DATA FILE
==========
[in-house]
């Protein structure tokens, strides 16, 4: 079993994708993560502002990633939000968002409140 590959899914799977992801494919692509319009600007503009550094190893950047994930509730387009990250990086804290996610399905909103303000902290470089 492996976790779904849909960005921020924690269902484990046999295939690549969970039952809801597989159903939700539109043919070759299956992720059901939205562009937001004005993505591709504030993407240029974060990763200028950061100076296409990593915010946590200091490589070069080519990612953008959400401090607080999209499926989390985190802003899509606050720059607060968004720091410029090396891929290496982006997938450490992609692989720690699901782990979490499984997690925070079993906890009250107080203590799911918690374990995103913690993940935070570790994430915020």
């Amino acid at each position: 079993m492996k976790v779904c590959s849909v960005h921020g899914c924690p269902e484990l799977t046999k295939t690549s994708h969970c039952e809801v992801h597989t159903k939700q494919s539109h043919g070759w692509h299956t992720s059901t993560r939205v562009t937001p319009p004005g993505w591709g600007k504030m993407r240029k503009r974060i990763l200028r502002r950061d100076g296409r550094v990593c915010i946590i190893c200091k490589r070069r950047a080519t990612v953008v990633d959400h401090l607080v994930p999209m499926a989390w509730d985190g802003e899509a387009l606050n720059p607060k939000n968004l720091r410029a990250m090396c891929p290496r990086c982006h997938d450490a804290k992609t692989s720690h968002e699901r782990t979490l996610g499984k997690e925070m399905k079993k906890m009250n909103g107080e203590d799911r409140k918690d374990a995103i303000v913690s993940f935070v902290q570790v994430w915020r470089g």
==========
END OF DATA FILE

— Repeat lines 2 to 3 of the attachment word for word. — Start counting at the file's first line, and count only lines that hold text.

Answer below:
């Protein structure tokens, strides 16, 4: 079993994708993560502002990633939000968002409140 590959899914799977992801494919692509319009600007503009550094190893950047994930509730387009990250990086804290996610399905909103303000902290470089 492996976790779904849909960005921020924690269902484990046999295939690549969970039952809801597989159903939700539109043919070759299956992720059901939205562009937001004005993505591709504030993407240029974060990763200028950061100076296409990593915010946590200091490589070069080519990612953008959400401090607080999209499926989390985190802003899509606050720059607060968004720091410029090396891929290496982006997938450490992609692989720690699901782990979490499984997690925070079993906890009250107080203590799911918690374990995103913690993940935070570790994430915020």
């Amino acid at each position: 079993m492996k976790v779904c590959s849909v960005h921020g899914c924690p269902e484990l799977t046999k295939t690549s994708h969970c039952e809801v992801h597989t159903k939700q494919s539109h043919g070759w692509h299956t992720s059901t993560r939205v562009t937001p319009p004005g993505w591709g600007k504030m993407r240029k503009r974060i990763l200028r502002r950061d100076g296409r550094v990593c915010i946590i190893c200091k490589r070069r950047a080519t990612v953008v990633d959400h401090l607080v994930p999209m499926a989390w509730d985190g802003e899509a387009l606050n720059p607060k939000n968004l720091r410029a990250m090396c891929p290496r990086c982006h997938d450490a804290k992609t692989s720690h968002e699901r782990t979490l996610g499984k997690e925070m399905k079993k906890m009250n909103g107080e203590d799911r409140k918690d374990a995103i303000v913690s993940f935070v902290q570790v994430w915020r470089g």